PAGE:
Us heathens down in marketing are notorious for abusing words like “integration”. We break out the thesaurus and hold little parties where we come up with the most metaphorically colorful way to articulate the value of an integration that took a developer less than a day to put together. (Did you see that? “Metaphorically colorful” is meaningless yet seemingly profound at the same time.)Thank you for Libby for licensing Creative Commons. Find the source here: https://secure.flickr.com/photos/libbyandnicki/6830757913/

The Land of SDN in particular is rife with the word integration. It’s no surprise, actually. In fact, it is a necessity as we move from loosely coupled networks with IP being the lowest common denominator to more tightly coupled networks linked by rich APIs. However, not all APIs are the same and the work required to integrate them are definitely not the same. Integration at the API level is not unlike friendship. You can think of it in three levels: Facebook friends, dinner party friends, and college buddies.

Comparing this to SDN integrations we see that Facebook friends are the ones that only respond strictly to automation APIs — the automation scripts know you’re there, but they don’t know anything beyond that.

Dinner party friends go a step further and do basic data plane integration with legacy IP level service insertion (next-hop routing), but the conversation is light and legacy IP integration will never be told about the business policies that really drive the conversation.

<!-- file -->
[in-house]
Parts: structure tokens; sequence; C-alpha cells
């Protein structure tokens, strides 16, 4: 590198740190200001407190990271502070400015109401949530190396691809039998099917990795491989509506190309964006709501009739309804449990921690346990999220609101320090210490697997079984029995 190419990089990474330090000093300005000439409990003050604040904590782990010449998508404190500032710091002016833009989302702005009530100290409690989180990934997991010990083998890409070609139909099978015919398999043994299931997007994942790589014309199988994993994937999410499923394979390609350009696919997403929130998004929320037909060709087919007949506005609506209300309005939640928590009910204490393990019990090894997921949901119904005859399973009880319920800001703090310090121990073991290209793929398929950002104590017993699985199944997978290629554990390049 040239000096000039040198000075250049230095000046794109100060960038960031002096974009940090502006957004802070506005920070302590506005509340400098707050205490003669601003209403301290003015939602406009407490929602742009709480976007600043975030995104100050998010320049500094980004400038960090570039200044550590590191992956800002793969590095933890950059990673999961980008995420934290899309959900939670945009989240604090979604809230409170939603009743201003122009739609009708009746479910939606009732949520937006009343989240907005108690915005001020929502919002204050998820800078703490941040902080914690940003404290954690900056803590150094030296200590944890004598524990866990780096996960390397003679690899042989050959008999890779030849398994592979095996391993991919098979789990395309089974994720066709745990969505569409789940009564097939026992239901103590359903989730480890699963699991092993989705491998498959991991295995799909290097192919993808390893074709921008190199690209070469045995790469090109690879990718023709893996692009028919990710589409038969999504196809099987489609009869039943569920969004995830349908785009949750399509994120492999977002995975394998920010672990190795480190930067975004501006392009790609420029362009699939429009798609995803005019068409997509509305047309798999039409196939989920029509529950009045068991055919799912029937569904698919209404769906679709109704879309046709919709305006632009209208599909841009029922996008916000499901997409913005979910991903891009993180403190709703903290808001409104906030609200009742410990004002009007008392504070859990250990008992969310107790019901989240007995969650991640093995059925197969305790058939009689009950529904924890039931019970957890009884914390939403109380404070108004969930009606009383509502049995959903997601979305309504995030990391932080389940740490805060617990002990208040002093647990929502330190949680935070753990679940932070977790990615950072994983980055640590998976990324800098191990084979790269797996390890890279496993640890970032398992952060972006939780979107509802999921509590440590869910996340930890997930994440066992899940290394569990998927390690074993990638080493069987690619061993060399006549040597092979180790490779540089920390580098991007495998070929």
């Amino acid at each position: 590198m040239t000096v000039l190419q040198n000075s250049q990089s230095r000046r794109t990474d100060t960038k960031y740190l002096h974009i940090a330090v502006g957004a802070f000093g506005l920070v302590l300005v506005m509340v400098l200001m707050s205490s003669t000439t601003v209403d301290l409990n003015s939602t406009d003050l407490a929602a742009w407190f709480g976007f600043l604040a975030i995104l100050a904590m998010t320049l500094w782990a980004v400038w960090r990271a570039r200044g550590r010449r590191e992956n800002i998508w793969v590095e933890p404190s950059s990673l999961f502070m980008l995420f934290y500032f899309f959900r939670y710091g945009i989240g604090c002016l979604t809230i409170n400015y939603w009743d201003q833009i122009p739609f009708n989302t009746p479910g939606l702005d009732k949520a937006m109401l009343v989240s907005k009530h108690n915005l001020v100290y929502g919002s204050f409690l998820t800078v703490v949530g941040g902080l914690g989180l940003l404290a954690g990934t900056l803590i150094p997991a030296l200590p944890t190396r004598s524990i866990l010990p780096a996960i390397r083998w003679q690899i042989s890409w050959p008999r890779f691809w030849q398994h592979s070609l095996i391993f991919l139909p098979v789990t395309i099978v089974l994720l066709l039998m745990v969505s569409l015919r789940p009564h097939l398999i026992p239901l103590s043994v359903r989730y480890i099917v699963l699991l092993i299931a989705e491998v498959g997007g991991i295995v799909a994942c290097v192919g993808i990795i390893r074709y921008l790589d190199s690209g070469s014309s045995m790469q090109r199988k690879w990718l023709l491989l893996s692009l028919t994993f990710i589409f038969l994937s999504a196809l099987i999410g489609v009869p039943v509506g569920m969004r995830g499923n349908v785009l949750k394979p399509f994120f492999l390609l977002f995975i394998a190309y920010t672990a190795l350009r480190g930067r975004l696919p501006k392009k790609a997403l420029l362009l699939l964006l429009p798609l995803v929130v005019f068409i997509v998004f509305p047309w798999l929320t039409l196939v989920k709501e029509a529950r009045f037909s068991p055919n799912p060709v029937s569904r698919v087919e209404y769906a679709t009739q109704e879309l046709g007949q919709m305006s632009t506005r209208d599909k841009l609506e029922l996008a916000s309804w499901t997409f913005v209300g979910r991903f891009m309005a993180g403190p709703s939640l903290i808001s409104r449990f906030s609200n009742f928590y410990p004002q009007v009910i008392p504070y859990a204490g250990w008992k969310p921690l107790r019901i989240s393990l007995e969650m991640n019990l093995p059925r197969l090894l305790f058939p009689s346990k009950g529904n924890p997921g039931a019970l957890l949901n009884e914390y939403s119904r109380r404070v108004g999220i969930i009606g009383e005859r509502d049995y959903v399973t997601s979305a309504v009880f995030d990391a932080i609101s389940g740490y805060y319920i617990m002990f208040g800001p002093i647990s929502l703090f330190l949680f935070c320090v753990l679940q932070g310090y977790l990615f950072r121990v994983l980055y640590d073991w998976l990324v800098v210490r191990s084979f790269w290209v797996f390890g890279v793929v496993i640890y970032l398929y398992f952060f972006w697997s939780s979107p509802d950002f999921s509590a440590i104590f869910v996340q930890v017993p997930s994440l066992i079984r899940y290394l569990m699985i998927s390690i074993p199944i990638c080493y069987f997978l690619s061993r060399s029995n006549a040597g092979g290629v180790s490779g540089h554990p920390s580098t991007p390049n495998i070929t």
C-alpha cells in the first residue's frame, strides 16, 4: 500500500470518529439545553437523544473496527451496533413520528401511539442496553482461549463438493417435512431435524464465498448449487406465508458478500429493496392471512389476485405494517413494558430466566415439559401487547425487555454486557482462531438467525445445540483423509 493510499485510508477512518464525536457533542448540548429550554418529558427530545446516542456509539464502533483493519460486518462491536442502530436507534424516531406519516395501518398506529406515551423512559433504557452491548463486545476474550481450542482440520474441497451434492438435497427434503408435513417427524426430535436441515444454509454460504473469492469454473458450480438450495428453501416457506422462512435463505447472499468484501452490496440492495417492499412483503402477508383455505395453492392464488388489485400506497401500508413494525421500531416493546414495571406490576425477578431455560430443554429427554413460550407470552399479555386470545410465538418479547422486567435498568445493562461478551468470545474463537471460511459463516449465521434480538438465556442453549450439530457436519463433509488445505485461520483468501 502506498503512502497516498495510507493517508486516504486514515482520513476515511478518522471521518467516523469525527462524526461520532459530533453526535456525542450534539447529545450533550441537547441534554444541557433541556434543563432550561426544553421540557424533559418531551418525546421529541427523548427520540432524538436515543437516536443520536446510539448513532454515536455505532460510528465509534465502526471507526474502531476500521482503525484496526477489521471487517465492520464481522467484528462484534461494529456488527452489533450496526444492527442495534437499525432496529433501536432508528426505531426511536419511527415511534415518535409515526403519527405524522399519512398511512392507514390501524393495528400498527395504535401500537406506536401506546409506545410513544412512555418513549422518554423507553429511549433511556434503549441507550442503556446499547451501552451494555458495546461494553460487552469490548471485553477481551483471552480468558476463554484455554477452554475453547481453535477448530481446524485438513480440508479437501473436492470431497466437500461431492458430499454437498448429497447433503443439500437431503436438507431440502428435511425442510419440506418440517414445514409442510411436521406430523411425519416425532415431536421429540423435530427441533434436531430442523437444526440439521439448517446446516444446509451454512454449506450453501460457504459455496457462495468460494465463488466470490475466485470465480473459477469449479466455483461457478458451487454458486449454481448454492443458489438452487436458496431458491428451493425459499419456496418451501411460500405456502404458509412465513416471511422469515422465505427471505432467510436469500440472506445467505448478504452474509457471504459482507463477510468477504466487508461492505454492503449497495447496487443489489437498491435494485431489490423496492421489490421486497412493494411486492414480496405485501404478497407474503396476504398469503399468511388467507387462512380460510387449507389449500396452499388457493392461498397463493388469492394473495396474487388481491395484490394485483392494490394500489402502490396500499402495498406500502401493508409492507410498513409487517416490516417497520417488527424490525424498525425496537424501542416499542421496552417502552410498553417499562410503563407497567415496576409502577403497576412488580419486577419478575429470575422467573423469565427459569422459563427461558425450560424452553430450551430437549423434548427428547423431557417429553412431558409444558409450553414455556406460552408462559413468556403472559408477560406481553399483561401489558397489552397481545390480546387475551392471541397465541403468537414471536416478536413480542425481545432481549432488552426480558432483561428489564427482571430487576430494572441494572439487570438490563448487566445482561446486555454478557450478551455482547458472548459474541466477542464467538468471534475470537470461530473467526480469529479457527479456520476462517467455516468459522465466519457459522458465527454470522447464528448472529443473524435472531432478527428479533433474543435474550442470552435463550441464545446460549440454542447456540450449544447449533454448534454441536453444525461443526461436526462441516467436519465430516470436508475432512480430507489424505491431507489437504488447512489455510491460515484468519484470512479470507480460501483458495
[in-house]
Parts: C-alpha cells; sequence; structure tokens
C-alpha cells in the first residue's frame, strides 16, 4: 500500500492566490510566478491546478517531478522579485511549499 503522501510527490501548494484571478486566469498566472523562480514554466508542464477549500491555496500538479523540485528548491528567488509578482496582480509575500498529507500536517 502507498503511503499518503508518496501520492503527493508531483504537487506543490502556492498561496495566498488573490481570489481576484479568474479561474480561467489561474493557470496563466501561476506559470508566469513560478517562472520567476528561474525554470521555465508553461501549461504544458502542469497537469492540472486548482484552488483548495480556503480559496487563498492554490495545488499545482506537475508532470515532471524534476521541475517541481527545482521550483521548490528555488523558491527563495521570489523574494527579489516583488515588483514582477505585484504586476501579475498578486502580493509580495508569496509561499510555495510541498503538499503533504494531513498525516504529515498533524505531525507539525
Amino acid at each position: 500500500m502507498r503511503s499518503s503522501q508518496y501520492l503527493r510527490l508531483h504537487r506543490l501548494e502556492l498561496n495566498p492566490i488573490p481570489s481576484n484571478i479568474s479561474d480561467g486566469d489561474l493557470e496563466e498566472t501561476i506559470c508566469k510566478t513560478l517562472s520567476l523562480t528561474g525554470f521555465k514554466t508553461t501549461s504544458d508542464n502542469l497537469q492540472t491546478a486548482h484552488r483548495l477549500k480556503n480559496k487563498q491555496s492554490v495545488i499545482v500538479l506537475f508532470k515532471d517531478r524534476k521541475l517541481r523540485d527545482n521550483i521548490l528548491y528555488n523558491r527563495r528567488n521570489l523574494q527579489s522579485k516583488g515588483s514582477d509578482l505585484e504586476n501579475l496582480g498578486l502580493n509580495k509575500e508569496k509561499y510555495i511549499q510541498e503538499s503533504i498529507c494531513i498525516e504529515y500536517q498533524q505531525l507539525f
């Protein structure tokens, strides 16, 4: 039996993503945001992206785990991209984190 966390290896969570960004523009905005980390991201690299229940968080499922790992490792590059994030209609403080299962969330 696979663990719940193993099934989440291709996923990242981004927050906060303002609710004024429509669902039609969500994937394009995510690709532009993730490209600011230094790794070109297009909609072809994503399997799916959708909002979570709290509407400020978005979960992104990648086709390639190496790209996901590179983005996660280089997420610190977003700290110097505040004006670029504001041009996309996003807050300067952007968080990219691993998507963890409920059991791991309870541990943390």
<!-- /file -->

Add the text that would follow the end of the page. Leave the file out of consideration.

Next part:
College buddies, the ones that have seen you intoxicated and still spoke to you the next day, are the true integrations in SDNs and the ones to look for. In this tier of integration, you’re going to find next-generation service chaining and deep telemetry integration for high performance scale-out designs. These are the integrations that require developers to get in front of a whiteboard for days and sort out detailed understanding of each other’s architectures and how they need to come together in production grade networks.

In the Land of SDN, you’re going to see a lot of announcements of alliances and integrations coming from a variety of companies telling a menagerie of stories. As you read these, read carefully and look for the depth of these integration claims. Press releases are easy — you can be a Facebook friend and do that. True integrations, however, are going to be the ones that actually make SDN work for your network.